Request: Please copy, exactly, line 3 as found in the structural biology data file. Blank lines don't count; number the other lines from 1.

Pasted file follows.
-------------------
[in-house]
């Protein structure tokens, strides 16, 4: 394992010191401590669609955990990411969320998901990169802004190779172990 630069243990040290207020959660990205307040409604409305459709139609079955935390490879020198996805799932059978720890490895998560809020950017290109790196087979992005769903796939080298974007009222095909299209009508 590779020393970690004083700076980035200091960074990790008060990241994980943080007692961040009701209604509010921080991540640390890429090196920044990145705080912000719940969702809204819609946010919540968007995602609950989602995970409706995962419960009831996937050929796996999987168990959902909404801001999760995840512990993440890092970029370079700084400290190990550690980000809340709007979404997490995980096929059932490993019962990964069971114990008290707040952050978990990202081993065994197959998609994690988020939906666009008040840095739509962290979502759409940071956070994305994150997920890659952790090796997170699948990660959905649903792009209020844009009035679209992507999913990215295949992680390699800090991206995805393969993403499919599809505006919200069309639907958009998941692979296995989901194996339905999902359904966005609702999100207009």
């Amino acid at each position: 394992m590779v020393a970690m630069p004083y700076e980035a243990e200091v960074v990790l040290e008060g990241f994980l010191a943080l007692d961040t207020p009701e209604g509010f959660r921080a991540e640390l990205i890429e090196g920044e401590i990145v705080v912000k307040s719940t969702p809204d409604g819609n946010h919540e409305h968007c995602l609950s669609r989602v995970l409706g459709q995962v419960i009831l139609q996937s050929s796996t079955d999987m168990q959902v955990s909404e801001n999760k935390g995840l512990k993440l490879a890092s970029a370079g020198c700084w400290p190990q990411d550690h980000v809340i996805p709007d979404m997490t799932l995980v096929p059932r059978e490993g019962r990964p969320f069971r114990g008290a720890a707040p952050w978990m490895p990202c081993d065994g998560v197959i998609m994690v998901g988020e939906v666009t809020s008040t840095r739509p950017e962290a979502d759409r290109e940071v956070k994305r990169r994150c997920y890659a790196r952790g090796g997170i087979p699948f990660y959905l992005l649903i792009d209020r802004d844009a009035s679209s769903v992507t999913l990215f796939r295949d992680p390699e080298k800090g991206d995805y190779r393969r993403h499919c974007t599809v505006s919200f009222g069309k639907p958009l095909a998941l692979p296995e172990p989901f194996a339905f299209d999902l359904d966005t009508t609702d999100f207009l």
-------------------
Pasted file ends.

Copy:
């Amino acid at each position: 394992m590779v020393a970690m630069p004083y700076e980035a243990e200091v960074v990790l040290e008060g990241f994980l010191a943080l007692d961040t207020p009701e209604g509010f959660r921080a991540e640390l990205i890429e090196g920044e401590i990145v705080v912000k307040s719940t969702p809204d409604g819609n946010h919540e409305h968007c995602l609950s669609r989602v995970l409706g459709q995962v419960i009831l139609q996937s050929s796996t079955d999987m168990q959902v955990s909404e801001n999760k935390g995840l512990k993440l490879a890092s970029a370079g020198c700084w400290p190990q990411d550690h980000v809340i996805p709007d979404m997490t799932l995980v096929p059932r059978e490993g019962r990964p969320f069971r114990g008290a720890a707040p952050w978990m490895p990202c081993d065994g998560v197959i998609m994690v998901g988020e939906v666009t809020s008040t840095r739509p950017e962290a979502d759409r290109e940071v956070k994305r990169r994150c997920y890659a790196r952790g090796g997170i087979p699948f990660y959905l992005l649903i792009d209020r802004d844009a009035s679209s769903v992507t999913l990215f796939r295949d992680p390699e080298k800090g991206d995805y190779r393969r993403h499919c974007t599809v505006s919200f009222g069309k639907p958009l095909a998941l692979p296995e172990p989901f194996a339905f299209d999902l359904d966005t009508t609702d999100f207009l």